Expenditures and Budgets

Holding down costs will allow us to afford future amenities.  This requires a tightly managed budget and getting good value on every line-item.  Two contractors, First Service Residential and Brightview Landscape represent over half the budget! (1)   We want annual performance reviews of our major contractors.  Why does First Service Residential seem to be renewed without competitive bids?  We need to hold BrightView accountable for water waste which includes not just smart controllers but also a comprehensive survey of sprinklers heads that soak the street, needed pressure reduction, and water leaks which go un-repaired.

We spend $400,000 each year on water so this represents a big savings opportunity. This takes some independent analysis from someone independent of our landscape contractor.  In the last two years the SOA has spent or budgeted over $750,000 in legal expense.   What kind of amenities might we have had for that kind of waste?  There remains huge potential for savings if we stop throwing it away on principles and loose management.  We intend to get on that.

Construction and Development

Why do the construction companies have debris, cargo containers, and garbage set about long after the homes are finished?  Why are security gates left open even when residents are charged for them?   When drivers should be watching crosswalks, why are there countless signs on each roundabout pointing to homes and models that are not even there anymore?  Yes, there are developer rights in place but that doesn’t mean we can work with our builders to make this the quality community that they advertise in their brochures.  While they finish their homes, they need to respect the residents who have already purchased their homes.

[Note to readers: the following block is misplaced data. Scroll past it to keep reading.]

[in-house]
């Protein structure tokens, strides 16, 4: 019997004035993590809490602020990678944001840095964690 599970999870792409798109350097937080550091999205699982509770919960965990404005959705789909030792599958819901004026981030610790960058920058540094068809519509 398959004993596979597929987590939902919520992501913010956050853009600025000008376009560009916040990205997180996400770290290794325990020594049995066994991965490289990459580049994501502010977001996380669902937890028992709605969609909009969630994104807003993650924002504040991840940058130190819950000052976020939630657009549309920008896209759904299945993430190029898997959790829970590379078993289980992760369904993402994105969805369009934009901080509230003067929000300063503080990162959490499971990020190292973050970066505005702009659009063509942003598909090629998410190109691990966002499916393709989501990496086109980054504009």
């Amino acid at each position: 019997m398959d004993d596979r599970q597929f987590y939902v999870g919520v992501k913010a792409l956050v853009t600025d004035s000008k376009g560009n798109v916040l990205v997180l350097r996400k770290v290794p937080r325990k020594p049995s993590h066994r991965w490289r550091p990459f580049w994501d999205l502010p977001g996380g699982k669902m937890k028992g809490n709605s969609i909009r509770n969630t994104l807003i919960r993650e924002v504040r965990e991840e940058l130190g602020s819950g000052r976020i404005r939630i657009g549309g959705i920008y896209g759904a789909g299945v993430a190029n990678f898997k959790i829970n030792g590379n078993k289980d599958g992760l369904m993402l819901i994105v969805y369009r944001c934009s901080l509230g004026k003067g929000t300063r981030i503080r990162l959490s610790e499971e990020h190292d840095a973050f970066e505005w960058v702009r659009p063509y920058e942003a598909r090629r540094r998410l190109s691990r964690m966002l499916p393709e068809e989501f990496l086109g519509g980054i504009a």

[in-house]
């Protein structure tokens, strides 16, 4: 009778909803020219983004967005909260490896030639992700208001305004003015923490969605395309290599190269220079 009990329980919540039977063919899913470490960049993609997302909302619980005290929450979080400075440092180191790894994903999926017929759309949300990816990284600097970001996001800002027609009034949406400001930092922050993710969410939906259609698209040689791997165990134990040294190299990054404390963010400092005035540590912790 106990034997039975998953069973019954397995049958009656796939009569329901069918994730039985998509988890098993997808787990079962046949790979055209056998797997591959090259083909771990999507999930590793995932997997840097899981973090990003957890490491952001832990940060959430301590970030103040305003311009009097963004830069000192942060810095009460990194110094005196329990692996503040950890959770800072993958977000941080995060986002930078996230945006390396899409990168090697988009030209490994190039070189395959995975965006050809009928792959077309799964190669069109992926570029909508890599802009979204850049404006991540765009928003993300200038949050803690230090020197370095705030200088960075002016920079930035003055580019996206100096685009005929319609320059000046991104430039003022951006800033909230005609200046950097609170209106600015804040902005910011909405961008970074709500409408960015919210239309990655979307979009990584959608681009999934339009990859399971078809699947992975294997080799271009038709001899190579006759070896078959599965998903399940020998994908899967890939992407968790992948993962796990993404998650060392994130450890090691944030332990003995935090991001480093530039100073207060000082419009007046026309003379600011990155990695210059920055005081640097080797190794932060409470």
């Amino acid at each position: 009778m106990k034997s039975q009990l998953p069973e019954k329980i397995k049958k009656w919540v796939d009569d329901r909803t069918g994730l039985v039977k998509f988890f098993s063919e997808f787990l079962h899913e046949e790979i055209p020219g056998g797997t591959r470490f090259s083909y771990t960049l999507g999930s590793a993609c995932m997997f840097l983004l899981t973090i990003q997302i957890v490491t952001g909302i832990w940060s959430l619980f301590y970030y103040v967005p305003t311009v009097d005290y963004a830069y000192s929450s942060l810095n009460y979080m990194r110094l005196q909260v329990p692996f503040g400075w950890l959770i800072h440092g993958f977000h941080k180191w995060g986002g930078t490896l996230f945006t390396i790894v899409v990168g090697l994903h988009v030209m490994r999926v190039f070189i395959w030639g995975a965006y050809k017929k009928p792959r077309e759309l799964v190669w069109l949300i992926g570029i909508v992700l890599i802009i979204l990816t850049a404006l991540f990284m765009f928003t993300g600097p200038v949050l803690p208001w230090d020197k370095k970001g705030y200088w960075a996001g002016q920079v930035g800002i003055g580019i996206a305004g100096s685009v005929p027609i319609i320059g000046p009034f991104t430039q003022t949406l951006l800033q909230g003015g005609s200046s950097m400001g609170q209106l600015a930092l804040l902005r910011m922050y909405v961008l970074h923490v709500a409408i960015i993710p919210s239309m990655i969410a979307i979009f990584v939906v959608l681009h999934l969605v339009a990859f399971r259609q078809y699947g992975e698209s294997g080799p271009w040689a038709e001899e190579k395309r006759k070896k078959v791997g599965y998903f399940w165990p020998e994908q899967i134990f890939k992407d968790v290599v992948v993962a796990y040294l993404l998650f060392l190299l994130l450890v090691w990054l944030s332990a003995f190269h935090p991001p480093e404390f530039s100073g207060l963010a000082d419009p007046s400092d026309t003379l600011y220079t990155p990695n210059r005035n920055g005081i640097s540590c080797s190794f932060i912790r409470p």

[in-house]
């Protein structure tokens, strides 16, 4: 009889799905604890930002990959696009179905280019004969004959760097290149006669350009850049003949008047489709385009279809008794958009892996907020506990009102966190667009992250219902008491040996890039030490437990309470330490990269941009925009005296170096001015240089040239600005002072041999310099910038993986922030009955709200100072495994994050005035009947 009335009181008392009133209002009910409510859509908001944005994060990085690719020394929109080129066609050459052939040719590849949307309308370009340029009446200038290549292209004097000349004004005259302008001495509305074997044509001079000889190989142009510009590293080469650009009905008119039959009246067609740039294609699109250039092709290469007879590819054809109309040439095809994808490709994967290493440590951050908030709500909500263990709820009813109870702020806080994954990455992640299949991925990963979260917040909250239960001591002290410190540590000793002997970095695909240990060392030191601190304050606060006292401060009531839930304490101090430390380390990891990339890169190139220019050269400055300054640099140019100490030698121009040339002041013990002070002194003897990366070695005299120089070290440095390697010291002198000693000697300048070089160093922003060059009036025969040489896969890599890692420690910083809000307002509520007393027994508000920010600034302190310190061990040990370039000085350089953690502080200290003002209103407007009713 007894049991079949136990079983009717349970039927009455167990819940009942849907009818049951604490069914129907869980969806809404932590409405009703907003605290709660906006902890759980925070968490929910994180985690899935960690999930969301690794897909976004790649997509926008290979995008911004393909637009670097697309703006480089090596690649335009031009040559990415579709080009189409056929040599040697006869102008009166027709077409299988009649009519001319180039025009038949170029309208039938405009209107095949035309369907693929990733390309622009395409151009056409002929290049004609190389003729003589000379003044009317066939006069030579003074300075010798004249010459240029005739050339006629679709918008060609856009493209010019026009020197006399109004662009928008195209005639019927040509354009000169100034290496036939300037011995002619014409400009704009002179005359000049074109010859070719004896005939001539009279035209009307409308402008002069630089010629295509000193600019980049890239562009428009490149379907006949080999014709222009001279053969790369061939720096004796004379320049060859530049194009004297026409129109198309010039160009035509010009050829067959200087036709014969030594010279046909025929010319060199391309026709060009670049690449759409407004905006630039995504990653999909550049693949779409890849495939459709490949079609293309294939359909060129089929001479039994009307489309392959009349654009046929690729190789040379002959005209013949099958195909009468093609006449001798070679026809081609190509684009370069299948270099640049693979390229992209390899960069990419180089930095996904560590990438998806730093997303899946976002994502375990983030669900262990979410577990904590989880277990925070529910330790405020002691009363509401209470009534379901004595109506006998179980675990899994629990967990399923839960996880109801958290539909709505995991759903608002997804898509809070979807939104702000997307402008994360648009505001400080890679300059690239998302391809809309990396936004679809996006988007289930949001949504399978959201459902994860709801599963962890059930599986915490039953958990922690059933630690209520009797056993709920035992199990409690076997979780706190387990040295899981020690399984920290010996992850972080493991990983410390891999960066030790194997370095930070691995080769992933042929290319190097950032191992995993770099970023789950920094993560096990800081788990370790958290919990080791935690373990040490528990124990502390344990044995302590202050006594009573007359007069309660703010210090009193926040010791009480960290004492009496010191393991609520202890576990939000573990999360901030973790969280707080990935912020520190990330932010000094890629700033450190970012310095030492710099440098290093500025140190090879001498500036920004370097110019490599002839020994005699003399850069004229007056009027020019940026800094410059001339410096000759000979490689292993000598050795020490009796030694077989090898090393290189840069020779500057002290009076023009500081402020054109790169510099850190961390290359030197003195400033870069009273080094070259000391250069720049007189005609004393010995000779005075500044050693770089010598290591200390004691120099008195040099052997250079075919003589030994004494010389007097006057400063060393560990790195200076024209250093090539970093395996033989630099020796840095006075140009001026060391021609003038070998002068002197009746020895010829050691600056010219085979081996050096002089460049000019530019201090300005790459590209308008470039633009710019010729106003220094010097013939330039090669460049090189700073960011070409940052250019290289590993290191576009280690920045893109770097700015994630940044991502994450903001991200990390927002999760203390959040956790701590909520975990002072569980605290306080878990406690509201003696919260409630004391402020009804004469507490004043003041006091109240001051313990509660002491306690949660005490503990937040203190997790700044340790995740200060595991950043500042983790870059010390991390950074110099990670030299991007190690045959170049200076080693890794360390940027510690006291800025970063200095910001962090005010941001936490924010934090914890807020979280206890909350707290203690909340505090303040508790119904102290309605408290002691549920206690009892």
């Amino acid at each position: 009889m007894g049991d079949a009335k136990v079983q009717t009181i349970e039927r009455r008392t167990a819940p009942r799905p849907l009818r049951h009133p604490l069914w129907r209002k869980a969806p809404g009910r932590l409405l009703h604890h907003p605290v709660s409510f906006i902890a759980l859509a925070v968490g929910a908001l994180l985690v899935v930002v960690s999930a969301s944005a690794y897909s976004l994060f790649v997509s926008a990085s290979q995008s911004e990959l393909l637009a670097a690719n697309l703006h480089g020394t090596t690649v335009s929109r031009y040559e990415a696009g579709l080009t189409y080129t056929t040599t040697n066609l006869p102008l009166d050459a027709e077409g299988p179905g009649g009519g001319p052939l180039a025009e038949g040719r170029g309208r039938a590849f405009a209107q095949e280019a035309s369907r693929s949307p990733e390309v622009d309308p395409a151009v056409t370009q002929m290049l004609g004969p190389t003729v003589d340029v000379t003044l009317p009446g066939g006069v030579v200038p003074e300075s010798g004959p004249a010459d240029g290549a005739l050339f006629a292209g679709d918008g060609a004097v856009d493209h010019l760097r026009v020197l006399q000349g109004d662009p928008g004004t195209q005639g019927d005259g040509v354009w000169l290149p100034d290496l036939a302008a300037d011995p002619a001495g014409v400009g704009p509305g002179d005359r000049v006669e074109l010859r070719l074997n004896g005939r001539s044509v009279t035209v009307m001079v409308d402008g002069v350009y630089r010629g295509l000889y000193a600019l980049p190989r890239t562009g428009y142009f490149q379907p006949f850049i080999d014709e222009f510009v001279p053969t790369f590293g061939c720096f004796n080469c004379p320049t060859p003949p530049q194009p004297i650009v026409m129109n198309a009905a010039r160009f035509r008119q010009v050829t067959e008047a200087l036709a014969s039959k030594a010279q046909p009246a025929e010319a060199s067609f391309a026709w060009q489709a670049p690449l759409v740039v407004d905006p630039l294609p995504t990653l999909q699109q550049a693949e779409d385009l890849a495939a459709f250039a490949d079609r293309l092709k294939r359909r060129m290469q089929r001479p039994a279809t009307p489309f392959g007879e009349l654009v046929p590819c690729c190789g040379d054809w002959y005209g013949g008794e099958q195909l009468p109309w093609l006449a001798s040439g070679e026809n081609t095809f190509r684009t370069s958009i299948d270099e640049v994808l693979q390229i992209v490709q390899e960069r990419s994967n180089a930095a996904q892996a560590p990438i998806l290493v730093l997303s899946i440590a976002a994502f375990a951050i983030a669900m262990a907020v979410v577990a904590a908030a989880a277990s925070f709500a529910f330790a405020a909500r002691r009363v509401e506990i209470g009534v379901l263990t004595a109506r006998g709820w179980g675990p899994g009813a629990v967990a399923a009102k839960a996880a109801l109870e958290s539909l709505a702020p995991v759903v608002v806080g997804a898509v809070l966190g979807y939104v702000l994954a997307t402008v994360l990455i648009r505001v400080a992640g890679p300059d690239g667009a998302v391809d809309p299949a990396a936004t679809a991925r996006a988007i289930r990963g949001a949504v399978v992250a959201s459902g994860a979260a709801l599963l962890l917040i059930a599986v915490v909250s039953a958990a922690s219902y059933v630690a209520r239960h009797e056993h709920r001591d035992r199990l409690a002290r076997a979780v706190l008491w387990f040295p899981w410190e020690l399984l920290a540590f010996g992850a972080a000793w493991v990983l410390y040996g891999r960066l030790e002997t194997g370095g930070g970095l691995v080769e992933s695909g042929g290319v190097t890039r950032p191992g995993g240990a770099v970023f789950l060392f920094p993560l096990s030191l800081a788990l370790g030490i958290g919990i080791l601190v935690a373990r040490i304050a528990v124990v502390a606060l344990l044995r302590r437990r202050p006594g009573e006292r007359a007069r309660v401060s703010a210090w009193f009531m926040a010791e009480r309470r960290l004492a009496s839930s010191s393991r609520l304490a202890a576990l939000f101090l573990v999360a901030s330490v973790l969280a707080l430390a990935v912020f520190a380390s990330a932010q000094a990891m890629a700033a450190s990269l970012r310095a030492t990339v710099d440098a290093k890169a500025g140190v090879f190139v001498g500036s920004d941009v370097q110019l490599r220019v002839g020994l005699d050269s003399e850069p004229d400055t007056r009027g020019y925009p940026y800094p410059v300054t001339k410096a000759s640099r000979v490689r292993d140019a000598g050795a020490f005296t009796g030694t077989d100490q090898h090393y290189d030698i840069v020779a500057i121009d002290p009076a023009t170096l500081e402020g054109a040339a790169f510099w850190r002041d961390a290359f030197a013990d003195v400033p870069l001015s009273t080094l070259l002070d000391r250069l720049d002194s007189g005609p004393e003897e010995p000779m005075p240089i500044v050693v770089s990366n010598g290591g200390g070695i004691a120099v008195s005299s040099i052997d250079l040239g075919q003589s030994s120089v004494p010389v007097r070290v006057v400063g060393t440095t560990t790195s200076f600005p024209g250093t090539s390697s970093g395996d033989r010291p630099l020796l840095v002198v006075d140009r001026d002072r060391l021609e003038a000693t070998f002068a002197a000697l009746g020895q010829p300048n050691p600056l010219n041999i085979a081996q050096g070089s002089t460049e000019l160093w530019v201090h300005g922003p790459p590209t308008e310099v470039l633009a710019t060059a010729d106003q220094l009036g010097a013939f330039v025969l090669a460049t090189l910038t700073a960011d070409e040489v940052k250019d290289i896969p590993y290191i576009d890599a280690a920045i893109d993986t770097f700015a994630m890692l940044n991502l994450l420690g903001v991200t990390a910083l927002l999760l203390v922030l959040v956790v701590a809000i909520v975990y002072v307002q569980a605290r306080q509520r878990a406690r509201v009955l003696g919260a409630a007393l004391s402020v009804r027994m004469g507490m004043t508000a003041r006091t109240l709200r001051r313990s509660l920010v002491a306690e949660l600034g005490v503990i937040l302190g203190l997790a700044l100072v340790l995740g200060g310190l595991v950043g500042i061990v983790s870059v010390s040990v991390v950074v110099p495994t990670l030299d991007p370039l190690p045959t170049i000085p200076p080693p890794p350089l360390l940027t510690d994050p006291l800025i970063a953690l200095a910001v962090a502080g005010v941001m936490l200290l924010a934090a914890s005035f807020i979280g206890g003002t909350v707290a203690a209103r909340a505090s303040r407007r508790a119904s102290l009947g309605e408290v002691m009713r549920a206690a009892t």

Sierra Canyon

We all live in Somersett and we should plan activities that unite us.  Let us look for opportunities to cooperate, perhaps share amenities, or host friendly get-togethers.  The SOA should respect the wishes of the Sierra Canyon board and residents should not have to submit their applications and plans first to Sierra Canyon and once again to the SOA.  Let’s work together to find the solutions that benefit both communities.

Kids and Families

Expand activities for kids. Keep the pool open longer in the year. Consider Somersett sports leagues.  Temporarily allow limited basketball hoops during COVID.  Improve some of the pocket parks in our neighborhoods.  Expand and restore access to trails that are already a part of the planned development in this community.  Keep our homes and kids safe. Work closer with law enforcement when there is a theft or problem in our community.

You have our pledge.

We would like your support to make this happen.  This October, vote “JBM”:  Jacob, Bill and Mark.

We also have a website where more information can be learned, including a feedback and comment form. Visit us at